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in the collection of Her Majesty The Queen: European Armour


Helmet and cuirass 1589 - 1610

RCIN 67337

Queen's Guard Chamber, Windsor Castle

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French helmet and cuirass, comprising composite and associated close helmet, breastplate, backplate and culet.

The helmet and cuirass are decorated with etching in relief. The embossed ribs, which are roped by the etching, separate bands of pendent military trophies from bands of similar trophies alternating with stylised plants bearing daisy-like flowers with between four and eight petals each, all on a dotted ground. Particularly in those bands which contain plants much of the decoration is outlined in relief. The trophies include close helmets, their visors raised to reveal the wearer’s face, and contemporary and classical cuirasses.

At the top of the bands without plants are artillery trophies, including cannon mounted on field carriages, some with the piece powdered with fleurs-de-lis and crowned Hs. At the top of the central band of the breastplate is a figure of a man in classical dress seated under a baldachin holding a laurel spray in his right hand and a lance in his left. In the same position on the backplate is a figure of a seated woman. The narrow edging-bands of the plates are etched with running scrolls of foliage with trilobate leaves, all on a diagonally hatched ground.

This type of decoration has been described as 'glorious motifs' (aux motifs glorieux) and its appearance dated from 1580 to 1610. The fleur-de-lis and crowned ‘H’ on the guns indicate a date within the reign of Henri IV of France and Navarre (r. 1589–1610), while the individual trophies forming part of the decoration of these pieces are very close but not identical to those published by Hans Vredeman de Vries (1527-c.1607) in 1572.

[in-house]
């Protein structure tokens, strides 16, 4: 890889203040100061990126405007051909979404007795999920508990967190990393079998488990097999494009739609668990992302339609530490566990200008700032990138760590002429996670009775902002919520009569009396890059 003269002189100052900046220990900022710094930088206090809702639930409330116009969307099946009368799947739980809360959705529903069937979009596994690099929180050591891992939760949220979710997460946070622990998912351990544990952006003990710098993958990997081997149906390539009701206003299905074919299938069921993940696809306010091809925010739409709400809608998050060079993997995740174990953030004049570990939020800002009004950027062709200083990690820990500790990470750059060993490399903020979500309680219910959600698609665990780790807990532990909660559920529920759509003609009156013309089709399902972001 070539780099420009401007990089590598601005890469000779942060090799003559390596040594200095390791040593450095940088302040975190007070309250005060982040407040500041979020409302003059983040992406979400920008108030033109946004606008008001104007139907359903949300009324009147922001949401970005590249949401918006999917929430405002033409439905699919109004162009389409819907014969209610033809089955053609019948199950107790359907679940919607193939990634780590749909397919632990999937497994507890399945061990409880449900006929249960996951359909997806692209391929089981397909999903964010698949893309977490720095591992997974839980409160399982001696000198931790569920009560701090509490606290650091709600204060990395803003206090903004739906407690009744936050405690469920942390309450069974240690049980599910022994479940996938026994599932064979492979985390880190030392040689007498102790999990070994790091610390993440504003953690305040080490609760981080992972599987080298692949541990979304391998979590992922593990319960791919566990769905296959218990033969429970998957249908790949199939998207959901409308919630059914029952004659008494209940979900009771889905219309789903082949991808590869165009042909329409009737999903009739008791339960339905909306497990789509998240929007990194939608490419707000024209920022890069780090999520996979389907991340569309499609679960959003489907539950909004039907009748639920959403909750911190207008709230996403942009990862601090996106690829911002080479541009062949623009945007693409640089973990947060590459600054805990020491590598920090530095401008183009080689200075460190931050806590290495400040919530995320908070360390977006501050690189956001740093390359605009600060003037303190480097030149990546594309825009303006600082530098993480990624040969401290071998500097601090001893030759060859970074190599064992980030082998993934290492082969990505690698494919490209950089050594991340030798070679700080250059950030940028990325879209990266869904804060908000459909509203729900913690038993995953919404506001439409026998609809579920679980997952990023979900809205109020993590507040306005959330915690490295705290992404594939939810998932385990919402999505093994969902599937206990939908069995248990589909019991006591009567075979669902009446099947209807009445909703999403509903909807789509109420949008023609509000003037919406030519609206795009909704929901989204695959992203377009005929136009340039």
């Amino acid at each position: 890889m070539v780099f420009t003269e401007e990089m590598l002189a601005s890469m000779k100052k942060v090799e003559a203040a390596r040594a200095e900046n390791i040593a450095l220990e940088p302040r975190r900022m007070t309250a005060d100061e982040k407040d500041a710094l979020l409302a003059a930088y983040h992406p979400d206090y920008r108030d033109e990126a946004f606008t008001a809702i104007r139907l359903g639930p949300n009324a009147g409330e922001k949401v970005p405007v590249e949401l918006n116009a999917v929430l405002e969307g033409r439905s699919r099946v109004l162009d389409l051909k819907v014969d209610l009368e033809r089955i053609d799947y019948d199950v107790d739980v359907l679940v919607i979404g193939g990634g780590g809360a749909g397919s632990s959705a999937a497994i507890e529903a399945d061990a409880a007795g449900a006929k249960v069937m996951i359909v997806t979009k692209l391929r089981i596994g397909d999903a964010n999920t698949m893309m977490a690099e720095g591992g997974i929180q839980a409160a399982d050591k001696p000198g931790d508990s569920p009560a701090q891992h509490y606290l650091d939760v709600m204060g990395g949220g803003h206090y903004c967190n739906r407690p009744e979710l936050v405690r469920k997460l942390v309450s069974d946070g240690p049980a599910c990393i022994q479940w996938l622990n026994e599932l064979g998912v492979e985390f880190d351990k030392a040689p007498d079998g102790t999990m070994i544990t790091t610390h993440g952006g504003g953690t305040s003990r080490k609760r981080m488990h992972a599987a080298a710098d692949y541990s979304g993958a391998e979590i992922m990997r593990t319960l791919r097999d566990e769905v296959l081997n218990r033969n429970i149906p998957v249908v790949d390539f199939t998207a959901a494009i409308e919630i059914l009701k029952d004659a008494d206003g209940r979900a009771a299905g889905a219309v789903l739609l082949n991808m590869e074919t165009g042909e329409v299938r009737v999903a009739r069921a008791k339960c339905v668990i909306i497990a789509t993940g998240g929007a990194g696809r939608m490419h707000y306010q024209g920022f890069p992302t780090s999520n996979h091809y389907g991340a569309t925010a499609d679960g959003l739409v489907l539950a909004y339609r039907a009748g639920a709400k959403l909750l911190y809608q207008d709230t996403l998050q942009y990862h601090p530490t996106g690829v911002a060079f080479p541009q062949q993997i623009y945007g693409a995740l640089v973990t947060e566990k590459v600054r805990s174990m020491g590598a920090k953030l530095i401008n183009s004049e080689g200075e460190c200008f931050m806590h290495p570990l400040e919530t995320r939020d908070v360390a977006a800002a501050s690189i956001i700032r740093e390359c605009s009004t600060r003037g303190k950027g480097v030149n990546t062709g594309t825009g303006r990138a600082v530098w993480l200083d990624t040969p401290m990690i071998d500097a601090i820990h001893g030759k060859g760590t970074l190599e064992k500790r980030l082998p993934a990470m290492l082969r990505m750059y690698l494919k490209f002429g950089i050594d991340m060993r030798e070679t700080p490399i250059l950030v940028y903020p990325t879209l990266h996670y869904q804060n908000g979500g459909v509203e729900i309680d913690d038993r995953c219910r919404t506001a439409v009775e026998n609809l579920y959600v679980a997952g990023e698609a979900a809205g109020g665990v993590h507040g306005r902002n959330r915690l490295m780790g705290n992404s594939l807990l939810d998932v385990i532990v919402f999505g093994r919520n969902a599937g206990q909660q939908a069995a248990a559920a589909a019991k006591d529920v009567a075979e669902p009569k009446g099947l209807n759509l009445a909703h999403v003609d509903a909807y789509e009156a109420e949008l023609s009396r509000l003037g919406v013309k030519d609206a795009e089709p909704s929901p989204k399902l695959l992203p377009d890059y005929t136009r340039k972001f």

A recent re-examination of the helmet has shown it to be composed of several disparate elements of the early seventeenth century that have in relatively recent times been adapted to one another and decorated to match the authentic cuirass. The rear gorget-plate and upper bevor are entirely restored. The decoration of the helmet does not include cannon bearing the crowned ‘H’ cipher, such as occur within the decoration of the cuirass. Consideration should therefore perhaps be given to the possibility that a helmet in the Metropolitan Museum of Art, New York (acc. no. 14.25.618), which bears the same kind of decoration as the cuirass, might in fact be that which originally belonged to it.

Measurements: Helmet: height 31.9 cm, width 25.0 cm, depth 35.5 cm; Breastplate: height 47.2 cm, width beneath arm-openings 35.9 cm, width at waist 29.6 cm; Backplate: height without culet-lame 43.7 cm, width beneath arm-openings 33.1 cm, width at waist 26.0 cm; Culet-Lame: height 9.9 cm, width 36.3 cm.

Weights: Helmet: 2.310 kg; Breastplate: 1.260 kg; Backplate and Culet-Lame: 1.720 kg.

Tests undertaken by Dr Alan R. Williams show both the cuirass and its associated close helmet to be formed of mild steels with overall carbon contents of about 0.1% to 0.2%. That of the breastplate, though consisting mainly of pure iron, includes a band in which the iron is mixed with a little carburised iron (pearlite). It contains some slag-inclusions, including a row of elongated ones indicative of hot-working. The matching backplate, with a microhardness in the range 163–172 VPH (average 168 VPH), is formed of a mixture of ferrite and a little carburised iron containing numerous slag-inclusions. The skull of the composite and partly restored close helmet is formed of a very uniform mixture of pure iron and a carburised iron with a highly fragmented microstructure. It has a few slag-inclusions that show evidence of having undergone a good deal of hot-working.

Text adapted from Arms and Armour in the Collection of Her Majesty The Queen: European Armour, London, 2016